As fall seems to have failed this year and winter to have settled in far too soon, I believe today is a good day to begin dreaming and planning for the landscaping and gardening of the spring to come. A little early? Perhaps, but what lends itself better to progression than preparedness? The perfect spring garden always begins two seasons before. And the one who enjoys it most is the one who has the time to enjoy it.
Pause. So what does this push to become an over-achiever have to do with horticulture in the Bible? I’m glad you asked. Play.
In thinking about all of the horticultural references in the Bible, those that move me most are those that tell me to move. Falling in line with the rest of humanity, I can use the extra push sometimes. If I were challenged, however, to narrow the list of these references down to one, I’d have to go with the following verse in Hosea. The complexity of its push resonates well. But it’s not only the push that moves me – it’s the dream. And it’s not only the push and the dream, it’s the mystery to be unlocked. And it’s not only the push and the dream and the mystery, it’s the promise.
Through the prophet Hosea, God says to ancient Israel: Sow with a view to righteousness, Reap in accordance with kindness; Break up your fallow ground, For it is time to seek the Lord Until He comes to rain righteousness on you (Hosea 10:12, NASB).
Sow, reap, break up. Good, some instruction. But what seed is there to sow at this time of year that won’t be dead before it hits the ground? What is there to reap? Good questions. Let’s get back to them in just a moment. Look at the third line – Break up your fallow ground.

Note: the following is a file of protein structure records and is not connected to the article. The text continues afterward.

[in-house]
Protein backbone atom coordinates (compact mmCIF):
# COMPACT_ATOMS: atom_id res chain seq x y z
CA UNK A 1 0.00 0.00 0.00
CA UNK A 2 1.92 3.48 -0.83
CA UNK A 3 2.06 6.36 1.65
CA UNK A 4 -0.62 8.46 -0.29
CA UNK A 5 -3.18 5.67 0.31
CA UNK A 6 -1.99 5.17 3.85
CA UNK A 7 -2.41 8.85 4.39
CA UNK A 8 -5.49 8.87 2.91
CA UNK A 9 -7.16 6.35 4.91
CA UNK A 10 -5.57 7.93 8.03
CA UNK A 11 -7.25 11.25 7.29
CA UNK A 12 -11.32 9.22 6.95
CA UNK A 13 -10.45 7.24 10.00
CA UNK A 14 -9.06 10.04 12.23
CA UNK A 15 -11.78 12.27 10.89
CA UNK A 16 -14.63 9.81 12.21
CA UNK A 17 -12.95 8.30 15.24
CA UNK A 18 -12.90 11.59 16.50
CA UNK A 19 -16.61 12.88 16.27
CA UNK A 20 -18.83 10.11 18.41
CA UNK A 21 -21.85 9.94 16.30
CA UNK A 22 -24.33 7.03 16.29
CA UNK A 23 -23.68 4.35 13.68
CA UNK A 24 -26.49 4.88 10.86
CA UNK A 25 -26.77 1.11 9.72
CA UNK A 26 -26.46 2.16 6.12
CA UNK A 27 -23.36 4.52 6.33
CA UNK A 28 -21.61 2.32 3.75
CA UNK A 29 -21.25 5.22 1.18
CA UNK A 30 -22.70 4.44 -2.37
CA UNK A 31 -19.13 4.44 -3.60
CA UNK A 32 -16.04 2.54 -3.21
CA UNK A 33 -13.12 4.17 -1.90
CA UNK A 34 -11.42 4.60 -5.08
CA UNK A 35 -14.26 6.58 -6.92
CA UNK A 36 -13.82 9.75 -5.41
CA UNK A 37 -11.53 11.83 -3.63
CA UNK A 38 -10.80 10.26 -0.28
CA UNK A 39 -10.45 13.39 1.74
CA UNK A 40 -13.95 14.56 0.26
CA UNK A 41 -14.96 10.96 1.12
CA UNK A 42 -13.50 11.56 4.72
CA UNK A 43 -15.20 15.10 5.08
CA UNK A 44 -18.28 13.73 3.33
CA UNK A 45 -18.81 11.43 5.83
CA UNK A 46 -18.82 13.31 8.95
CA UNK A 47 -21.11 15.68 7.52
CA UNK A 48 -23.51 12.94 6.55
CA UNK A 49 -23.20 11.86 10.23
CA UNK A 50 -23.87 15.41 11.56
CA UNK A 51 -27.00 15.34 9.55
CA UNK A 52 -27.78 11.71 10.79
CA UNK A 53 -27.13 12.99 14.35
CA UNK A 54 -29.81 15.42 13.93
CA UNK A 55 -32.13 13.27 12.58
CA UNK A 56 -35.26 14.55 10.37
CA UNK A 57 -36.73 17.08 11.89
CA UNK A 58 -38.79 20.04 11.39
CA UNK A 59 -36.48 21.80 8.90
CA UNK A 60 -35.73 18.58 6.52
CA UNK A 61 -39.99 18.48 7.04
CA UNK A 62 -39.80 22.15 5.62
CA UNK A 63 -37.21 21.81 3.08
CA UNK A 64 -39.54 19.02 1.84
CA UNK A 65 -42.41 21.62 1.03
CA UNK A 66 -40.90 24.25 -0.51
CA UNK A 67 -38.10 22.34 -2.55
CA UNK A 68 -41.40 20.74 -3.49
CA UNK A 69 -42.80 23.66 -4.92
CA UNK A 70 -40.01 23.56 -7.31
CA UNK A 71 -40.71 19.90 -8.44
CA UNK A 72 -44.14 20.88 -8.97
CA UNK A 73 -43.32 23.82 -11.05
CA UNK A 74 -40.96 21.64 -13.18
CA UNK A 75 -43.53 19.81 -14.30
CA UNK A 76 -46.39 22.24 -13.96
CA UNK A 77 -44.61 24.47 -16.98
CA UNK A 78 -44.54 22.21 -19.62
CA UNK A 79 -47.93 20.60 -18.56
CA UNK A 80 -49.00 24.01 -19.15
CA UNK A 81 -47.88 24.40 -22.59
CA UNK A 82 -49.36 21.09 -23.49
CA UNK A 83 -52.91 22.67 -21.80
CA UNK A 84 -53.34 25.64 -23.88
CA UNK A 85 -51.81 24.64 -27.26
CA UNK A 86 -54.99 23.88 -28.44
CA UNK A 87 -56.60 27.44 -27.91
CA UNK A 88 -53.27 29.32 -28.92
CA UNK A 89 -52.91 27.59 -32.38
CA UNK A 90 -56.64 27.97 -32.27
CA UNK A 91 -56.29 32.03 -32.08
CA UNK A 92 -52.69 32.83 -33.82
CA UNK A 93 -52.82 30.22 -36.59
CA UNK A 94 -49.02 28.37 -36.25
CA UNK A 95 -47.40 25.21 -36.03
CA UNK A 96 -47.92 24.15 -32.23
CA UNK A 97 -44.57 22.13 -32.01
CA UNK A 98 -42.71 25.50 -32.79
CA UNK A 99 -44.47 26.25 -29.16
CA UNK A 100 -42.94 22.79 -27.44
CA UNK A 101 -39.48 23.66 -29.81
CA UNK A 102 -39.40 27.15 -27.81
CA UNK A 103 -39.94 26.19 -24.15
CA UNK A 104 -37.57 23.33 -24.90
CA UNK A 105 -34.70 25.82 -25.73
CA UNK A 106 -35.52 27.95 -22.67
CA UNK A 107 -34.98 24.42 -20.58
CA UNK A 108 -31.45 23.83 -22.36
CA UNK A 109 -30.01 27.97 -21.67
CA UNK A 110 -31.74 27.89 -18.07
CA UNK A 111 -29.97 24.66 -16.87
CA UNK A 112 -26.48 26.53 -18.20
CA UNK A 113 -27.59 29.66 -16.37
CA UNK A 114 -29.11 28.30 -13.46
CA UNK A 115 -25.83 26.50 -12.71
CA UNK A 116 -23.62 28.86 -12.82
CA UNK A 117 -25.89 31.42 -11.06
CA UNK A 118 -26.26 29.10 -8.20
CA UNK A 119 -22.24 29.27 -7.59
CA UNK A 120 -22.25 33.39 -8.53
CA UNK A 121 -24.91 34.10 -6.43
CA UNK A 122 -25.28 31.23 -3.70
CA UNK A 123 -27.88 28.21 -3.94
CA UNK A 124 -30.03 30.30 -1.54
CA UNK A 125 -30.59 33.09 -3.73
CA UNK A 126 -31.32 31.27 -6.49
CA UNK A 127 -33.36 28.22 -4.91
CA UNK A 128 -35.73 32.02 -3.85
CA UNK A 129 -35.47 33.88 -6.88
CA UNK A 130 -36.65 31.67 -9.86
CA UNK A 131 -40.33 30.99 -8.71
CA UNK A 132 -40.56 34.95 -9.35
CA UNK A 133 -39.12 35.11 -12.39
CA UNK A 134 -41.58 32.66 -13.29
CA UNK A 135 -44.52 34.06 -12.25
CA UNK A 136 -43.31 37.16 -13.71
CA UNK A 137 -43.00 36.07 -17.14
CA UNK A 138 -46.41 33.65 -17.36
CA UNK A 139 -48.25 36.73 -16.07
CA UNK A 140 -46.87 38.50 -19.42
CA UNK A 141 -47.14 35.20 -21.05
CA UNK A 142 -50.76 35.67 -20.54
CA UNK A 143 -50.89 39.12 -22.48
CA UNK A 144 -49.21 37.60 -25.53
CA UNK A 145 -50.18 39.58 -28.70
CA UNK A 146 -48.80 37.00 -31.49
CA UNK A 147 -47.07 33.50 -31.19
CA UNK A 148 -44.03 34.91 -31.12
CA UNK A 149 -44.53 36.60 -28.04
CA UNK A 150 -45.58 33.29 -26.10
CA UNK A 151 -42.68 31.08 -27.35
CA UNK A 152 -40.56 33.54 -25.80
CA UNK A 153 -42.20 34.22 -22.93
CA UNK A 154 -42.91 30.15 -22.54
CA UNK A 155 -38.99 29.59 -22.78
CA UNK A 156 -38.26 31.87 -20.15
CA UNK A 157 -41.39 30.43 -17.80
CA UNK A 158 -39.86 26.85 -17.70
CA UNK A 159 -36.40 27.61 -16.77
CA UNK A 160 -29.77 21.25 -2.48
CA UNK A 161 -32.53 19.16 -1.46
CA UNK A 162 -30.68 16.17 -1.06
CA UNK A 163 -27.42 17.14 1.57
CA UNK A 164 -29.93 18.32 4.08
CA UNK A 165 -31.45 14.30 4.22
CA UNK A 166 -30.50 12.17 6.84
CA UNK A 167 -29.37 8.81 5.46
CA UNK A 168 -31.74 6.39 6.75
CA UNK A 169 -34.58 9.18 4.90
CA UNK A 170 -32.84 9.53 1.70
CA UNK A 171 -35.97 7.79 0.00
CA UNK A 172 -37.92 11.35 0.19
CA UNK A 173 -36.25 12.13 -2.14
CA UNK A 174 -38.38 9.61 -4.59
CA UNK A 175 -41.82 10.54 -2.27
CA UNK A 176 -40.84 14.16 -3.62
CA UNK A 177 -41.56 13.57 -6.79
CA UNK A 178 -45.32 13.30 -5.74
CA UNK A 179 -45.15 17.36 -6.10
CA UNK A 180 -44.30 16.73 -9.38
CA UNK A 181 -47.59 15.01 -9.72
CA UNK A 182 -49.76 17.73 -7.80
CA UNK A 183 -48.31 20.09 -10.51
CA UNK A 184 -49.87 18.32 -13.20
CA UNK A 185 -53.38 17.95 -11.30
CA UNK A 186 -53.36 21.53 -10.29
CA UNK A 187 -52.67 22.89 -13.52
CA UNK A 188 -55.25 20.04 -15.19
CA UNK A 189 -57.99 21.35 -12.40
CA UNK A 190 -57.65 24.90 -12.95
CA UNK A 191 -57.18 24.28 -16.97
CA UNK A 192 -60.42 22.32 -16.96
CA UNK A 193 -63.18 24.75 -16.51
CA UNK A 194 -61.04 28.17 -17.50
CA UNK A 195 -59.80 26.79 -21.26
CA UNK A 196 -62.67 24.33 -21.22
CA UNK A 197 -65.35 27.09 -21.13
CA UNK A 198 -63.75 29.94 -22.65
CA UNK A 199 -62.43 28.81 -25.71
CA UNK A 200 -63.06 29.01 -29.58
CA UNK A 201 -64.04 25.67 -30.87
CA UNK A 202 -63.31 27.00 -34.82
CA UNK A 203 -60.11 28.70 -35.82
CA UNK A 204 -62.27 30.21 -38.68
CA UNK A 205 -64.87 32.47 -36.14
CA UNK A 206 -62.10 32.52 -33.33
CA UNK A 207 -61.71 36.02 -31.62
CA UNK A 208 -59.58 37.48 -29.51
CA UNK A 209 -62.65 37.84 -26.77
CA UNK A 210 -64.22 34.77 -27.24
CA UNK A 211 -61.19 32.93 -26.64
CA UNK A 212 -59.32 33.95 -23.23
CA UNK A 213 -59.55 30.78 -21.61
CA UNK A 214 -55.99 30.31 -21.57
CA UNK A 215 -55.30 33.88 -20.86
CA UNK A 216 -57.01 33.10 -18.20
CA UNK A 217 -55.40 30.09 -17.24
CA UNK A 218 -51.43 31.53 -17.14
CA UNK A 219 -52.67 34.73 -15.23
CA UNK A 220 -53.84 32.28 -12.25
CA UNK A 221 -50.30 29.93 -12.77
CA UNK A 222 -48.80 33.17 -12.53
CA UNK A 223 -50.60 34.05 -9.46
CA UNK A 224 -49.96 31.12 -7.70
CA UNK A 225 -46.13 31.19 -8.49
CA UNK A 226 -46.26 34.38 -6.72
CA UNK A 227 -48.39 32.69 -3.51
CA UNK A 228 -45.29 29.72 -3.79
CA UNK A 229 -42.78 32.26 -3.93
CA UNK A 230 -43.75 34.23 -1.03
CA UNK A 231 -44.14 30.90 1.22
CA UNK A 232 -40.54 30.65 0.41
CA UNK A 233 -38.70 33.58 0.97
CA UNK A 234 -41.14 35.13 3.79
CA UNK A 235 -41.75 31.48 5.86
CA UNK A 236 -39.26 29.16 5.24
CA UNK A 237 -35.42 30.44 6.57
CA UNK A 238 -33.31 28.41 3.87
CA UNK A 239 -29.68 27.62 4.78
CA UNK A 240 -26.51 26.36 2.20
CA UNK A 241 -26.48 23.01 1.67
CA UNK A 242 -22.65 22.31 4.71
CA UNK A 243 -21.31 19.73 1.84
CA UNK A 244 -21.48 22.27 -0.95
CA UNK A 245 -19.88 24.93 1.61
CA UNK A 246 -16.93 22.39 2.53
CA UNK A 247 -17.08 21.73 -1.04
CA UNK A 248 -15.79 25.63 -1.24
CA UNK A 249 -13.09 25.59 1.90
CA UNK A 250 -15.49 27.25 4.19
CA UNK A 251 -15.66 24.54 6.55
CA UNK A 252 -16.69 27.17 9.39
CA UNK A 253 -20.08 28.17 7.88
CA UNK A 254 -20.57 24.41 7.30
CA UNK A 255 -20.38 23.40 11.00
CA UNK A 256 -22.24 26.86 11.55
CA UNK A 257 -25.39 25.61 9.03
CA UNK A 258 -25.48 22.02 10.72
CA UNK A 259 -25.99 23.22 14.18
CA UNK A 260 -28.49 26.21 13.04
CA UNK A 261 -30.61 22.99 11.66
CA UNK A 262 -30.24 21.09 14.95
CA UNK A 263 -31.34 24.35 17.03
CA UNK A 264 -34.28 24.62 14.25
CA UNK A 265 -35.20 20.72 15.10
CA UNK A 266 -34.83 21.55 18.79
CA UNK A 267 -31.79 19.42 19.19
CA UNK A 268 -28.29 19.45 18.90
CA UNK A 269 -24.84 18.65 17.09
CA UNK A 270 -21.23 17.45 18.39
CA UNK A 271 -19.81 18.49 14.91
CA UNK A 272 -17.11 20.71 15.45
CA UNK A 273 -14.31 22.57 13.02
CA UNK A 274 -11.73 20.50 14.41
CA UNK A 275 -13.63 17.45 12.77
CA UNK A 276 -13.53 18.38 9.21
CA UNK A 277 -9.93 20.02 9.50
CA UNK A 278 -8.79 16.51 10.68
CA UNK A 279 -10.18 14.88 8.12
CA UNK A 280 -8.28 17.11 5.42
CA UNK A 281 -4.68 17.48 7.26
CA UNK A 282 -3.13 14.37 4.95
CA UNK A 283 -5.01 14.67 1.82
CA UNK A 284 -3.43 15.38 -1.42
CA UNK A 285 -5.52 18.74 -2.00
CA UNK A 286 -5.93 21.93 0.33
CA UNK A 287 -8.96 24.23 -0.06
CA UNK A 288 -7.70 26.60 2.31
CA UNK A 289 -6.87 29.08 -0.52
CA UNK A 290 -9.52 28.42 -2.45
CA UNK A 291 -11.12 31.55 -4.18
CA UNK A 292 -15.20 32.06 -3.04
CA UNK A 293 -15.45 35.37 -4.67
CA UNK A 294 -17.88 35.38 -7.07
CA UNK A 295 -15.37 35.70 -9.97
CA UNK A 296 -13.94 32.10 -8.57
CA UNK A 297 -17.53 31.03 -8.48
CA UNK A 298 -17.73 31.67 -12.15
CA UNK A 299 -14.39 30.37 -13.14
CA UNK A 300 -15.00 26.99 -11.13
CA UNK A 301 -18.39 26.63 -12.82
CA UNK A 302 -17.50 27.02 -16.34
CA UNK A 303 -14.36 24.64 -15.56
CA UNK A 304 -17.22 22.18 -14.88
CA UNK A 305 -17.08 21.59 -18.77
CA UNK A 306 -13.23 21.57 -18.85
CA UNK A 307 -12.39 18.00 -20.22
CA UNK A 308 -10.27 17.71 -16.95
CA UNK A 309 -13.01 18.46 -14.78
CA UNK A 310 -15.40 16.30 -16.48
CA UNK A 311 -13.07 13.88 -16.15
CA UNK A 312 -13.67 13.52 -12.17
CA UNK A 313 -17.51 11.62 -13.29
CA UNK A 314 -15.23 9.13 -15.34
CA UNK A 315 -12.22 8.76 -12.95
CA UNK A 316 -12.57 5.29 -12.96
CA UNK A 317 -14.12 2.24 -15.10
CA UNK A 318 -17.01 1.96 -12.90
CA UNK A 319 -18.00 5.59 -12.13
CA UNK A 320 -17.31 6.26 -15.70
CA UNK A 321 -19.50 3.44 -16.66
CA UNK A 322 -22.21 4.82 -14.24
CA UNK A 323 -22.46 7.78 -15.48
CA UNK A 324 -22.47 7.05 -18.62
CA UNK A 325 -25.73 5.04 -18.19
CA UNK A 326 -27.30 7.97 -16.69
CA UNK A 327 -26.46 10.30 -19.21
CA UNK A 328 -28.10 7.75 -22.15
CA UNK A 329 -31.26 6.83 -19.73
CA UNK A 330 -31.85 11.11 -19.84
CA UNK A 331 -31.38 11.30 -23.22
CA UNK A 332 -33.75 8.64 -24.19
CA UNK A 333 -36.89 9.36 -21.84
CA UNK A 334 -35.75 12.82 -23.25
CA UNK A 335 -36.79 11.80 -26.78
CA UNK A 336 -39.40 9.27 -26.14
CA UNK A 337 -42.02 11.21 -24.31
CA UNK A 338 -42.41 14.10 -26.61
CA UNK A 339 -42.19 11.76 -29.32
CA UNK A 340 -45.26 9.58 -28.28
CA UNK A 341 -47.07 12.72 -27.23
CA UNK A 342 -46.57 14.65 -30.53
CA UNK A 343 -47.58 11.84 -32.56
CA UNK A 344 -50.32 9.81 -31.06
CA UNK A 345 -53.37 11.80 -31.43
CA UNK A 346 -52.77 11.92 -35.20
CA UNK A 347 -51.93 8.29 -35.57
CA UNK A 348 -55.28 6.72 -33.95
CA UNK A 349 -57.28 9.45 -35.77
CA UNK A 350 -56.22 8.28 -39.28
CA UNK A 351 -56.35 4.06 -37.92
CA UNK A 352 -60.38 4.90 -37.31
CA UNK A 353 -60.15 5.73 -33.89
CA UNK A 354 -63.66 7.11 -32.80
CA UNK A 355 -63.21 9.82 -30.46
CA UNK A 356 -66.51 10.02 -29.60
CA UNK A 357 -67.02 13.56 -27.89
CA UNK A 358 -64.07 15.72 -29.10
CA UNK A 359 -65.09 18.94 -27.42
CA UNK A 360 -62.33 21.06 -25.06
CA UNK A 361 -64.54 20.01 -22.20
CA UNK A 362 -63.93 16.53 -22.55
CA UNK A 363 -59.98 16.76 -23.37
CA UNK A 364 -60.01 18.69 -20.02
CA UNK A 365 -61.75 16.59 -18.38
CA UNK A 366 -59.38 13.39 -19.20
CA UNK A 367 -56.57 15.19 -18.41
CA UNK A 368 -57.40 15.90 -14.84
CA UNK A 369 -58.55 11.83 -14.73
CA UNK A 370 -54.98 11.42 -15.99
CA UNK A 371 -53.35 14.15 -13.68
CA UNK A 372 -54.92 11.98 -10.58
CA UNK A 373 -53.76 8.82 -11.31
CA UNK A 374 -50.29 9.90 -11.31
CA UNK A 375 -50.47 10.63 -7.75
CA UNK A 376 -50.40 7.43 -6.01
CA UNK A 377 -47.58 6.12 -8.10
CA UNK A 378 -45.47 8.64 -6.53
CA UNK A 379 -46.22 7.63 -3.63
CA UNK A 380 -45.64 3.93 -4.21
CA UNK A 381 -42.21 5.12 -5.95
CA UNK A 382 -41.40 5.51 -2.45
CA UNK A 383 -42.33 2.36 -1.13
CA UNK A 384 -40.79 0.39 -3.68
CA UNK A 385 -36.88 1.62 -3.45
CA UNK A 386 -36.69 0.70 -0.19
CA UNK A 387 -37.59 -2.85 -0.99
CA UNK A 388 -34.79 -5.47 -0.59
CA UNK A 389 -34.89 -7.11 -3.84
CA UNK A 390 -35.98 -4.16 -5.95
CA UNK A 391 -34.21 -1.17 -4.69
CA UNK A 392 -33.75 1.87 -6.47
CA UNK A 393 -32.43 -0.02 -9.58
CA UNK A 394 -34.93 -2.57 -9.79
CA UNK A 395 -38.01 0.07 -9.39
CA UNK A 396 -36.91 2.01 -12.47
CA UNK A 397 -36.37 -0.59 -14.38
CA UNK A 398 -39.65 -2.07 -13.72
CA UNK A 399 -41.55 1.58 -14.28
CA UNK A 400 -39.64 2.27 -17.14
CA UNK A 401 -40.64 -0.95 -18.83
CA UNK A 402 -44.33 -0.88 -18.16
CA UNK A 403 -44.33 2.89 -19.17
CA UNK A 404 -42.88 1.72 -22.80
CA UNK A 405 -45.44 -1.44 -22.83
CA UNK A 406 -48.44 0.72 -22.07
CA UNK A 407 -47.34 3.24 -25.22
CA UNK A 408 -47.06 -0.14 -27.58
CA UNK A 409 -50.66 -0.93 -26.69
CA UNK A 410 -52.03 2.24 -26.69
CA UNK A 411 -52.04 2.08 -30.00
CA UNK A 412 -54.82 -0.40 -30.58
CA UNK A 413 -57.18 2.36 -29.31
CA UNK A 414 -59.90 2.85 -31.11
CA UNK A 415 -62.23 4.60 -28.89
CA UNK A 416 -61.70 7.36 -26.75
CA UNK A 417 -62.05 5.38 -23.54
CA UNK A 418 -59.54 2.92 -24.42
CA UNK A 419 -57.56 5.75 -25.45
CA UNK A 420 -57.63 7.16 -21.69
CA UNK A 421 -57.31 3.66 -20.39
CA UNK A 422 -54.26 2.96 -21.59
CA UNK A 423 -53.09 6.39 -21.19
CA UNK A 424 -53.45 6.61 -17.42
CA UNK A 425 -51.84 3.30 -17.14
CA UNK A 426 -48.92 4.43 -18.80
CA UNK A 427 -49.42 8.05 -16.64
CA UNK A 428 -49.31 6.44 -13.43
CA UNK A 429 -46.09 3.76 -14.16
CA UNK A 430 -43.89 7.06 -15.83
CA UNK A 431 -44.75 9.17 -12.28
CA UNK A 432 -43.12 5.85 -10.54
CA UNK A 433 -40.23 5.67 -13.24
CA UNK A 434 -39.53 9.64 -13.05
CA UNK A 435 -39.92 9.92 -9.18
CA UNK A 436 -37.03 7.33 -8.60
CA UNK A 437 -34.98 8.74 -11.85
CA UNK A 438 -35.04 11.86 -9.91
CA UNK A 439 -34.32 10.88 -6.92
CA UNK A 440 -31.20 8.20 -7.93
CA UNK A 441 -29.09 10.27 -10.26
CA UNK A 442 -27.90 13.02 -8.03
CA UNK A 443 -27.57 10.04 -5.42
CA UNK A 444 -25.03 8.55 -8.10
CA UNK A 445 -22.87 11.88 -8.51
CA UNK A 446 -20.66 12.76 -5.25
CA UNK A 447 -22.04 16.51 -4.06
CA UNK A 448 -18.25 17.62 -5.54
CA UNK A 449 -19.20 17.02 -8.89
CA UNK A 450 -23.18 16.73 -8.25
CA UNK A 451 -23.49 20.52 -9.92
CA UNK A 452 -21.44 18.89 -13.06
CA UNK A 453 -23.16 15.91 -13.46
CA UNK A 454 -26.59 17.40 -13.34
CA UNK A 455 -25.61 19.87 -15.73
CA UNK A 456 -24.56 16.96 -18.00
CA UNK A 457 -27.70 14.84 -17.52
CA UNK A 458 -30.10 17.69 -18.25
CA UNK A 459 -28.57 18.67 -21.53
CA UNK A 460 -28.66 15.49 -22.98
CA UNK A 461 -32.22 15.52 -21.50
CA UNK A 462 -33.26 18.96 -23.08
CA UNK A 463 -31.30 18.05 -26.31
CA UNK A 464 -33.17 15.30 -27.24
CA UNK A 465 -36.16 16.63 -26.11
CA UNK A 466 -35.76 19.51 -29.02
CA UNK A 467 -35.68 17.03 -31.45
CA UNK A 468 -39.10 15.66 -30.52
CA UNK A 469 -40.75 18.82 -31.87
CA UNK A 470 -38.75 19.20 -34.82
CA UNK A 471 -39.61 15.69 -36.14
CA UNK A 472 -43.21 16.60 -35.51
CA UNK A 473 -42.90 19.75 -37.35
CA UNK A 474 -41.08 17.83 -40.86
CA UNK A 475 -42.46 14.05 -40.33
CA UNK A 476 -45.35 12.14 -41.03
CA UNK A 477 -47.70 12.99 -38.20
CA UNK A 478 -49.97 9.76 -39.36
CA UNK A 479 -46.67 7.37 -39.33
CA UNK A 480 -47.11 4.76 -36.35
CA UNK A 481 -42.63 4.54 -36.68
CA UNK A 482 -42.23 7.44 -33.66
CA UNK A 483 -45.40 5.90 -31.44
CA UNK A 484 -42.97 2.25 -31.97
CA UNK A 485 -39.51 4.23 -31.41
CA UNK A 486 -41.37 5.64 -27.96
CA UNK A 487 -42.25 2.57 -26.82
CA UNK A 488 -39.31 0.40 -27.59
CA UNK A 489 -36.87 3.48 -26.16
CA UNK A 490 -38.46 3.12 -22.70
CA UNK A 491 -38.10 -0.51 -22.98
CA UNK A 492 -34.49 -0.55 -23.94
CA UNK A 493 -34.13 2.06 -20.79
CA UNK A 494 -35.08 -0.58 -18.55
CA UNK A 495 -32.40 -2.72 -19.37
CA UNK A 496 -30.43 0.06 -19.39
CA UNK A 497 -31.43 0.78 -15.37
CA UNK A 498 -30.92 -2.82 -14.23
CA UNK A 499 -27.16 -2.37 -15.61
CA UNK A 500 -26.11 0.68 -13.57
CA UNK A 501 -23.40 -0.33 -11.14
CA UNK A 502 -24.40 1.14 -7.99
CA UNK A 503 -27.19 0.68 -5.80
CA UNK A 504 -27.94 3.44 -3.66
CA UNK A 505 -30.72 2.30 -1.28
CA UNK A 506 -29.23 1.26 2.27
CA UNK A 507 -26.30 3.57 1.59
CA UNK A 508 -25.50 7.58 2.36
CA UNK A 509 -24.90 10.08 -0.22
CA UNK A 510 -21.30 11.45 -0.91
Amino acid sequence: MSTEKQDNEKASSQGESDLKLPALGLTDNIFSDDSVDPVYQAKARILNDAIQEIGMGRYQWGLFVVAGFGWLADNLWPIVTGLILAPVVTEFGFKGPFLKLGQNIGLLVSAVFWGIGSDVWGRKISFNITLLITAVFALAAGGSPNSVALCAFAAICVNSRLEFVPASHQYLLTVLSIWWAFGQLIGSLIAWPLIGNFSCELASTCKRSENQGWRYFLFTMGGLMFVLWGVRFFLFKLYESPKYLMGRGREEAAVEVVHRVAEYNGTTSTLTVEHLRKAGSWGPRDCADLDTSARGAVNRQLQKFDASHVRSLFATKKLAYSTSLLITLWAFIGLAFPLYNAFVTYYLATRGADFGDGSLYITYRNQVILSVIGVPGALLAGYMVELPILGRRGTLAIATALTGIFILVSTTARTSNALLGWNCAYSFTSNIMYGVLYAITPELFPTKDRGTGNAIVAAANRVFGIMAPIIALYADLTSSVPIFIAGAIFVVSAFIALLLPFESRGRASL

Fallow ground, in this context refers to all of the ways that ancient Israel fell short of the will of the Lord. Hearts had become hardened as fields that are left untended for many years will. Break up your fallow ground. Till it. Plow it. Loosen it up and make it fertile again. Good, more instruction. But here’s the mystery for both ancient Israel and for you and me this day and through this winter: Where is our fallow ground? And this is where, for me, the figurative speech becomes a literal search.
Where is my untended ground? What areas of my life or, certainly, even my garden have been left alone for too long? Why the silence when there should be singing? Why the neglect when there should be love? Why the weeds when there should be flowers? Why a sterile windowsill when there should be life? Plow it up!
It’s in the exercise – the questions and the wonder – that the dreaming begins. Yes, there may well be a little stinging sensation when you remember all that you thought to do this time last year but moved through twelve more months without having moved the needle. Fine. But dream again. Unveil your mystery – perhaps it truly is something so simple as the naggingly boring corner of your yard. Dream and make plans. Don’t let the winter go fallow.
And as you plan, try to tie your dreams to something bigger than a corner that no longer looks drab. Sow with a view to righteousness. Something far larger. The long view. And as all that you dream and plan and sow comes to fruition, reap in accordance with kindness. Can your vegetables be given away? Can your new landscape be a conversation-starter with your new neighbor? Tying your dreams and efforts to something far larger than simple completion is often motivation to keep moving. To keep dreaming. To keep seeking a deeper meaning to life and trusting that all ends well for those who take the plow in preparation to the field which was once only dreams.